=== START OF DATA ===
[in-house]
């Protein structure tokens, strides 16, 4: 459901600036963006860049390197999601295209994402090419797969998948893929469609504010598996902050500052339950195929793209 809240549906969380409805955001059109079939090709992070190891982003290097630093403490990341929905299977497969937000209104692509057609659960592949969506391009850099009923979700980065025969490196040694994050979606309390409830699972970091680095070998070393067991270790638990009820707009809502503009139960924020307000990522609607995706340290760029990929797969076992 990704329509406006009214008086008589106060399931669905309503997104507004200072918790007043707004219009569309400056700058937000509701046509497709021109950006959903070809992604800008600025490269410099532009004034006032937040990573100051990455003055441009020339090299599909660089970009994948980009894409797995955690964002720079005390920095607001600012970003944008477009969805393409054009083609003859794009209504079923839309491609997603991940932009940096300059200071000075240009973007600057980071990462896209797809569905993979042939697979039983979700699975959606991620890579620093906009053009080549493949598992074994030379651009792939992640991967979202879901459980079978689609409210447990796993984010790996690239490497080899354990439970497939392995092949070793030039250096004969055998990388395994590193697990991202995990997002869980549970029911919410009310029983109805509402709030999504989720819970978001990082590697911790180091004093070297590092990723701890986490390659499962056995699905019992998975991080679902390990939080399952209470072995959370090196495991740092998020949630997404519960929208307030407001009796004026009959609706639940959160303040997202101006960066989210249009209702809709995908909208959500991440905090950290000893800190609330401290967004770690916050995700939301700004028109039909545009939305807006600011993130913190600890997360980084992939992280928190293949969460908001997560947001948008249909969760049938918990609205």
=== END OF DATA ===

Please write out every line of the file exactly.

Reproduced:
[in-house]
């Protein structure tokens, strides 16, 4: 459901600036963006860049390197999601295209994402090419797969998948893929469609504010598996902050500052339950195929793209 809240549906969380409805955001059109079939090709992070190891982003290097630093403490990341929905299977497969937000209104692509057609659960592949969506391009850099009923979700980065025969490196040694994050979606309390409830699972970091680095070998070393067991270790638990009820707009809502503009139960924020307000990522609607995706340290760029990929797969076992 990704329509406006009214008086008589106060399931669905309503997104507004200072918790007043707004219009569309400056700058937000509701046509497709021109950006959903070809992604800008600025490269410099532009004034006032937040990573100051990455003055441009020339090299599909660089970009994948980009894409797995955690964002720079005390920095607001600012970003944008477009969805393409054009083609003859794009209504079923839309491609997603991940932009940096300059200071000075240009973007600057980071990462896209797809569905993979042939697979039983979700699975959606991620890579620093906009053009080549493949598992074994030379651009792939992640991967979202879901459980079978689609409210447990796993984010790996690239490497080899354990439970497939392995092949070793030039250096004969055998990388395994590193697990991202995990997002869980549970029911919410009310029983109805509402709030999504989720819970978001990082590697911790180091004093070297590092990723701890986490390659499962056995699905019992998975991080679902390990939080399952209470072995959370090196495991740092998020949630997404519960929208307030407001009796004026009959609706639940959160303040997202101006960066989210249009209702809709995908909208959500991440905090950290000893800190609330401290967004770690916050995700939301700004028109039909545009939305807006600011993130913190600890997360980084992939992280928190293949969460908001997560947001948008249909969760049938918990609205």